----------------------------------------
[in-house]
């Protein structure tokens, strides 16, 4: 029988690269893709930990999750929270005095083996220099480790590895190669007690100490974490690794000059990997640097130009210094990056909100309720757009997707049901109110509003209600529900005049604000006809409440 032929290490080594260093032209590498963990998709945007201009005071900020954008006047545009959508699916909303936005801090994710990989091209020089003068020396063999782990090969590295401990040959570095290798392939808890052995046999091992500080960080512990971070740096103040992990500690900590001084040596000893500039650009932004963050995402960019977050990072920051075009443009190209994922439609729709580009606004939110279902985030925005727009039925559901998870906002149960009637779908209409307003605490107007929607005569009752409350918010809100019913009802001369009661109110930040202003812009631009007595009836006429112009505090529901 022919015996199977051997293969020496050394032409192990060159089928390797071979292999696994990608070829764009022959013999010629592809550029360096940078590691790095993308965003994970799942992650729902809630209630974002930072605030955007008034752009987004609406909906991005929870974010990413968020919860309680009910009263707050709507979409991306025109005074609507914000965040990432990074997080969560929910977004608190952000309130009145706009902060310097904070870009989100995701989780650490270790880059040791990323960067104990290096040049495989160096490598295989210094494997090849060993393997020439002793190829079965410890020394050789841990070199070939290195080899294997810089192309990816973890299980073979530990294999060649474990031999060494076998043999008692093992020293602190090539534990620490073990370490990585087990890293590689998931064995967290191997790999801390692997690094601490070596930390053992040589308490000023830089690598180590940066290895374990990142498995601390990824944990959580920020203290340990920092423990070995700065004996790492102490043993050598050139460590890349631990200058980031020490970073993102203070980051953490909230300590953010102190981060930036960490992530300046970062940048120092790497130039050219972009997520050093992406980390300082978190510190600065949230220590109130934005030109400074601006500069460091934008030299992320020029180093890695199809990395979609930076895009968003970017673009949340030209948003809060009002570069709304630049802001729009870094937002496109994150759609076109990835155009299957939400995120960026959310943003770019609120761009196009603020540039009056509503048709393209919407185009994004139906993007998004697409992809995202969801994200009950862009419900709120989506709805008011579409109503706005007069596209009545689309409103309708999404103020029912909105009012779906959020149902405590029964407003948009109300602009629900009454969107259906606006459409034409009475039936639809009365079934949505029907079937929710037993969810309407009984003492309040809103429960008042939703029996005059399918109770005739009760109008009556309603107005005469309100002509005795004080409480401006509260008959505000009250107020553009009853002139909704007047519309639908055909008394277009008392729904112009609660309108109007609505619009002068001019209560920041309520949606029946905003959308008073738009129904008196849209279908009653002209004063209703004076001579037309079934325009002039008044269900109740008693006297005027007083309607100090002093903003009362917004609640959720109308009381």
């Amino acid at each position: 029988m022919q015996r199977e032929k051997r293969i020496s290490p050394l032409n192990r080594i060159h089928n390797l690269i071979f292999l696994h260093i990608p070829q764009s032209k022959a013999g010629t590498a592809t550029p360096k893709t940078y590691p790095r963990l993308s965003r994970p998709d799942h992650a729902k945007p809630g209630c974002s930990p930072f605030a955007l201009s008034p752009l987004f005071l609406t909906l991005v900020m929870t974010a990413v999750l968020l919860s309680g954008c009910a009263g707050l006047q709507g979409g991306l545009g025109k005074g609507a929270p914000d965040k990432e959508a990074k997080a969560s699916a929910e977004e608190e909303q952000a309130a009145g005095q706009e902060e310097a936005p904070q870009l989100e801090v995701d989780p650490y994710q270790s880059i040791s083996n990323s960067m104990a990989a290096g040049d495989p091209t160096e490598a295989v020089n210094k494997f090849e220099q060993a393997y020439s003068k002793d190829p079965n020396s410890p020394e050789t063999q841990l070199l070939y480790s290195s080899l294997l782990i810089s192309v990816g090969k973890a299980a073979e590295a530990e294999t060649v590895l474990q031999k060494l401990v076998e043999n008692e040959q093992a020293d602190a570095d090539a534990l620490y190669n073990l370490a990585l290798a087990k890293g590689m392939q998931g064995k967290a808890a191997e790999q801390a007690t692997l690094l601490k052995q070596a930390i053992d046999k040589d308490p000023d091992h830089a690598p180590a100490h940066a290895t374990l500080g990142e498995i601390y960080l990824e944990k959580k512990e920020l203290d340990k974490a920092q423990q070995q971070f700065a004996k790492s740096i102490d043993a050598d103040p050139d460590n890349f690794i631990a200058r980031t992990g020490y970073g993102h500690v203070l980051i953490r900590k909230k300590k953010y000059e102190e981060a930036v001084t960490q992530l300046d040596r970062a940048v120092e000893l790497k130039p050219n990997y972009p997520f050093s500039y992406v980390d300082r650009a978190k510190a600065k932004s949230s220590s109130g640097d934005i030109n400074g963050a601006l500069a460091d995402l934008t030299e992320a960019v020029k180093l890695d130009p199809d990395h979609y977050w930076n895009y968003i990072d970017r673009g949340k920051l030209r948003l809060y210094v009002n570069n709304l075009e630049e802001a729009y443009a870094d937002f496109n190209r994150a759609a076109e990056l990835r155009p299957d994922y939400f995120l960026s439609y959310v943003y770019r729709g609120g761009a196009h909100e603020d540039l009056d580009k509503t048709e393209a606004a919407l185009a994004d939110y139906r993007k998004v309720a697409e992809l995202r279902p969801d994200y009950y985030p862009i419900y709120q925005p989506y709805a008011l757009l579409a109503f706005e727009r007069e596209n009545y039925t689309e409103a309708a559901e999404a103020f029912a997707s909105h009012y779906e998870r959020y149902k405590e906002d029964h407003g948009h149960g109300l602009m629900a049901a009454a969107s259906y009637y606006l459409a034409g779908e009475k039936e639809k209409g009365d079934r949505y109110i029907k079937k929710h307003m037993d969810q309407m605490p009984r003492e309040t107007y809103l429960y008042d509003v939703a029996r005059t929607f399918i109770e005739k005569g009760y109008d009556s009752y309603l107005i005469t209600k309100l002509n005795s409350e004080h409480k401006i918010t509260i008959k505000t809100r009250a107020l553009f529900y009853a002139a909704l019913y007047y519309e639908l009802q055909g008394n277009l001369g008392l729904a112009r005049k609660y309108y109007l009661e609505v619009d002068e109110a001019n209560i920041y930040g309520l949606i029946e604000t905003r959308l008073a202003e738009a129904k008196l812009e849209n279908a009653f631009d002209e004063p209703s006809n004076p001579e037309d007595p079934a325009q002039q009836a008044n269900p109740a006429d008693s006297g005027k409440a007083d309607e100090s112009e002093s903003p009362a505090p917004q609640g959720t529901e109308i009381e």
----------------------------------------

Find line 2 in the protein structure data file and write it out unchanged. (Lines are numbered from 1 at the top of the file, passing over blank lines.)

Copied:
């Protein structure tokens, strides 16, 4: 029988690269893709930990999750929270005095083996220099480790590895190669007690100490974490690794000059990997640097130009210094990056909100309720757009997707049901109110509003209600529900005049604000006809409440 032929290490080594260093032209590498963990998709945007201009005071900020954008006047545009959508699916909303936005801090994710990989091209020089003068020396063999782990090969590295401990040959570095290798392939808890052995046999091992500080960080512990971070740096103040992990500690900590001084040596000893500039650009932004963050995402960019977050990072920051075009443009190209994922439609729709580009606004939110279902985030925005727009039925559901998870906002149960009637779908209409307003605490107007929607005569009752409350918010809100019913009802001369009661109110930040202003812009631009007595009836006429112009505090529901 022919015996199977051997293969020496050394032409192990060159089928390797071979292999696994990608070829764009022959013999010629592809550029360096940078590691790095993308965003994970799942992650729902809630209630974002930072605030955007008034752009987004609406909906991005929870974010990413968020919860309680009910009263707050709507979409991306025109005074609507914000965040990432990074997080969560929910977004608190952000309130009145706009902060310097904070870009989100995701989780650490270790880059040791990323960067104990290096040049495989160096490598295989210094494997090849060993393997020439002793190829079965410890020394050789841990070199070939290195080899294997810089192309990816973890299980073979530990294999060649474990031999060494076998043999008692093992020293602190090539534990620490073990370490990585087990890293590689998931064995967290191997790999801390692997690094601490070596930390053992040589308490000023830089690598180590940066290895374990990142498995601390990824944990959580920020203290340990920092423990070995700065004996790492102490043993050598050139460590890349631990200058980031020490970073993102203070980051953490909230300590953010102190981060930036960490992530300046970062940048120092790497130039050219972009997520050093992406980390300082978190510190600065949230220590109130934005030109400074601006500069460091934008030299992320020029180093890695199809990395979609930076895009968003970017673009949340030209948003809060009002570069709304630049802001729009870094937002496109994150759609076109990835155009299957939400995120960026959310943003770019609120761009196009603020540039009056509503048709393209919407185009994004139906993007998004697409992809995202969801994200009950862009419900709120989506709805008011579409109503706005007069596209009545689309409103309708999404103020029912909105009012779906959020149902405590029964407003948009109300602009629900009454969107259906606006459409034409009475039936639809009365079934949505029907079937929710037993969810309407009984003492309040809103429960008042939703029996005059399918109770005739009760109008009556309603107005005469309100002509005795004080409480401006509260008959505000009250107020553009009853002139909704007047519309639908055909008394277009008392729904112009609660309108109007609505619009002068001019209560920041309520949606029946905003959308008073738009129904008196849209279908009653002209004063209703004076001579037309079934325009002039008044269900109740008693006297005027007083309607100090002093903003009362917004609640959720109308009381």